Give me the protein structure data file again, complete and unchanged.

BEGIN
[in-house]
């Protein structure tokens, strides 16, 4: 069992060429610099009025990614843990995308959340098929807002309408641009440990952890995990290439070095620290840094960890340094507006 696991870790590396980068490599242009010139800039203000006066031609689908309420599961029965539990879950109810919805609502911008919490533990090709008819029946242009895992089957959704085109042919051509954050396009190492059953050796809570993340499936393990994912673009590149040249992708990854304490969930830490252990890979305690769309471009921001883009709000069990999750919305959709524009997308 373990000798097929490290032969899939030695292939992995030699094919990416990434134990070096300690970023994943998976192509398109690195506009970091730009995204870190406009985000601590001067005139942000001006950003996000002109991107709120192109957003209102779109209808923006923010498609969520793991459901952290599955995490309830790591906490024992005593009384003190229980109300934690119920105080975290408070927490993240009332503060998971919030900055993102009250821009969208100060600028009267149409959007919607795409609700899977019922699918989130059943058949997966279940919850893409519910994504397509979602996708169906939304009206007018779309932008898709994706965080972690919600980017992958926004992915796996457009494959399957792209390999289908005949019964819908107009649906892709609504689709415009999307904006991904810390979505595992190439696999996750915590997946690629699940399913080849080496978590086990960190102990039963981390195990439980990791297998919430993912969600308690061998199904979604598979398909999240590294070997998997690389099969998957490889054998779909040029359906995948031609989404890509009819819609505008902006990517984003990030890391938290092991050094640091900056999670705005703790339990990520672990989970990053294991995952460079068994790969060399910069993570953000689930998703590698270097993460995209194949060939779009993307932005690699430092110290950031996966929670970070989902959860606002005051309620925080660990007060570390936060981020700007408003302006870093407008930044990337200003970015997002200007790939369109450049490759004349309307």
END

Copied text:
[in-house]
């Protein structure tokens, strides 16, 4: 069992060429610099009025990614843990995308959340098929807002309408641009440990952890995990290439070095620290840094960890340094507006 696991870790590396980068490599242009010139800039203000006066031609689908309420599961029965539990879950109810919805609502911008919490533990090709008819029946242009895992089957959704085109042919051509954050396009190492059953050796809570993340499936393990994912673009590149040249992708990854304490969930830490252990890979305690769309471009921001883009709000069990999750919305959709524009997308 373990000798097929490290032969899939030695292939992995030699094919990416990434134990070096300690970023994943998976192509398109690195506009970091730009995204870190406009985000601590001067005139942000001006950003996000002109991107709120192109957003209102779109209808923006923010498609969520793991459901952290599955995490309830790591906490024992005593009384003190229980109300934690119920105080975290408070927490993240009332503060998971919030900055993102009250821009969208100060600028009267149409959007919607795409609700899977019922699918989130059943058949997966279940919850893409519910994504397509979602996708169906939304009206007018779309932008898709994706965080972690919600980017992958926004992915796996457009494959399957792209390999289908005949019964819908107009649906892709609504689709415009999307904006991904810390979505595992190439696999996750915590997946690629699940399913080849080496978590086990960190102990039963981390195990439980990791297998919430993912969600308690061998199904979604598979398909999240590294070997998997690389099969998957490889054998779909040029359906995948031609989404890509009819819609505008902006990517984003990030890391938290092991050094640091900056999670705005703790339990990520672990989970990053294991995952460079068994790969060399910069993570953000689930998703590698270097993460995209194949060939779009993307932005690699430092110290950031996966929670970070989902959860606002005051309620925080660990007060570390936060981020700007408003302006870093407008930044990337200003970015997002200007790939369109450049490759004349309307």